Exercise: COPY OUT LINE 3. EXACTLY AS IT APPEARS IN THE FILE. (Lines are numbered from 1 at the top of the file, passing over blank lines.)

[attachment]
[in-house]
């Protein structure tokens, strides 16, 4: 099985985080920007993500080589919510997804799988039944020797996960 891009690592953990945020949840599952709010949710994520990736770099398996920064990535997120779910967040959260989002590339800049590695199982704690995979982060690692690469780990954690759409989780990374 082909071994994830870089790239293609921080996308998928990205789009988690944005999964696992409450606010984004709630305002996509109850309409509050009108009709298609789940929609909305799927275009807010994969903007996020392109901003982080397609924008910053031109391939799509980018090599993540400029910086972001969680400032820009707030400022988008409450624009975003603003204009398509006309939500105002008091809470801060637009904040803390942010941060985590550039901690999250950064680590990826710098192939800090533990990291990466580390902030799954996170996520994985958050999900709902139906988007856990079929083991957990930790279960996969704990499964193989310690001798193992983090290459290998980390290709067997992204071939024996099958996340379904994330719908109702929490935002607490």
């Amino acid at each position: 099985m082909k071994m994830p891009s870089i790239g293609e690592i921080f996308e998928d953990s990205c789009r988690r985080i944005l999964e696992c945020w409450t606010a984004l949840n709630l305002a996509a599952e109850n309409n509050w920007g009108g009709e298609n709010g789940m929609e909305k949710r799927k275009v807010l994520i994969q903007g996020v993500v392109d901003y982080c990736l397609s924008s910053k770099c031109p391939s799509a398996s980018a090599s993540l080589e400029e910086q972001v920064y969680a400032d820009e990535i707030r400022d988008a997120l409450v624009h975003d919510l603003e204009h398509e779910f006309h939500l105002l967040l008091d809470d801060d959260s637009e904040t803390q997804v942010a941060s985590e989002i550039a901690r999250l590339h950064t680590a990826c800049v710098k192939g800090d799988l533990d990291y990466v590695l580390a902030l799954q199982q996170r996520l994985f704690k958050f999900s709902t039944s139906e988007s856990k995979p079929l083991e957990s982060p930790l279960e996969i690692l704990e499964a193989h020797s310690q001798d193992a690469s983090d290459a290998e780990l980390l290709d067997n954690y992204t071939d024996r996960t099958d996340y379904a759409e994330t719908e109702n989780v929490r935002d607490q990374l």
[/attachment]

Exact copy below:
């Amino acid at each position: 099985m082909k071994m994830p891009s870089i790239g293609e690592i921080f996308e998928d953990s990205c789009r988690r985080i944005l999964e696992c945020w409450t606010a984004l949840n709630l305002a996509a599952e109850n309409n509050w920007g009108g009709e298609n709010g789940m929609e909305k949710r799927k275009v807010l994520i994969q903007g996020v993500v392109d901003y982080c990736l397609s924008s910053k770099c031109p391939s799509a398996s980018a090599s993540l080589e400029e910086q972001v920064y969680a400032d820009e990535i707030r400022d988008a997120l409450v624009h975003d919510l603003e204009h398509e779910f006309h939500l105002l967040l008091d809470d801060d959260s637009e904040t803390q997804v942010a941060s985590e989002i550039a901690r999250l590339h950064t680590a990826c800049v710098k192939g800090d799988l533990d990291y990466v590695l580390a902030l799954q199982q996170r996520l994985f704690k958050f999900s709902t039944s139906e988007s856990k995979p079929l083991e957990s982060p930790l279960e996969i690692l704990e499964a193989h020797s310690q001798d193992a690469s983090d290459a290998e780990l980390l290709d067997n954690y992204t071939d024996r996960t099958d996340y379904a759409e994330t719908e109702n989780v929490r935002d607490q990374l």